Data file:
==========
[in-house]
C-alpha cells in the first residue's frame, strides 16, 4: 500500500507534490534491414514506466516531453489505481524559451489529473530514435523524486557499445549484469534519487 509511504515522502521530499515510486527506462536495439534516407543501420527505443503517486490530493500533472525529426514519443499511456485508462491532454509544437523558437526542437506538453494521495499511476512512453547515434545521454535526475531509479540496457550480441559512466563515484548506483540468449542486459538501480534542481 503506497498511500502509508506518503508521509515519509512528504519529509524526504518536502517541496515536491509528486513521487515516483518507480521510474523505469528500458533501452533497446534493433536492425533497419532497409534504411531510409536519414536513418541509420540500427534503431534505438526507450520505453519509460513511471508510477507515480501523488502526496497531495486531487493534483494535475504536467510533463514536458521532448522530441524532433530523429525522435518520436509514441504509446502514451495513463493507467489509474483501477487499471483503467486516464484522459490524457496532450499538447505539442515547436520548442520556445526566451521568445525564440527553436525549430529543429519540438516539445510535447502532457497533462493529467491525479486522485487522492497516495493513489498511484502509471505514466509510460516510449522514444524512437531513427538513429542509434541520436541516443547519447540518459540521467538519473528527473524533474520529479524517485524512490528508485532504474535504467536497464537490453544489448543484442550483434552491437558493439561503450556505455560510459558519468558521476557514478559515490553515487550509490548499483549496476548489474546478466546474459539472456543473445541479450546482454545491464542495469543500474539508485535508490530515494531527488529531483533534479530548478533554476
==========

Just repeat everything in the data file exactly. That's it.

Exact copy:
[in-house]
C-alpha cells in the first residue's frame, strides 16, 4: 500500500507534490534491414514506466516531453489505481524559451489529473530514435523524486557499445549484469534519487 509511504515522502521530499515510486527506462536495439534516407543501420527505443503517486490530493500533472525529426514519443499511456485508462491532454509544437523558437526542437506538453494521495499511476512512453547515434545521454535526475531509479540496457550480441559512466563515484548506483540468449542486459538501480534542481 503506497498511500502509508506518503508521509515519509512528504519529509524526504518536502517541496515536491509528486513521487515516483518507480521510474523505469528500458533501452533497446534493433536492425533497419532497409534504411531510409536519414536513418541509420540500427534503431534505438526507450520505453519509460513511471508510477507515480501523488502526496497531495486531487493534483494535475504536467510533463514536458521532448522530441524532433530523429525522435518520436509514441504509446502514451495513463493507467489509474483501477487499471483503467486516464484522459490524457496532450499538447505539442515547436520548442520556445526566451521568445525564440527553436525549430529543429519540438516539445510535447502532457497533462493529467491525479486522485487522492497516495493513489498511484502509471505514466509510460516510449522514444524512437531513427538513429542509434541520436541516443547519447540518459540521467538519473528527473524533474520529479524517485524512490528508485532504474535504467536497464537490453544489448543484442550483434552491437558493439561503450556505455560510459558519468558521476557514478559515490553515487550509490548499483549496476548489474546478466546474459539472456543473445541479450546482454545491464542495469543500474539508485535508490530515494531527488529531483533534479530548478533554476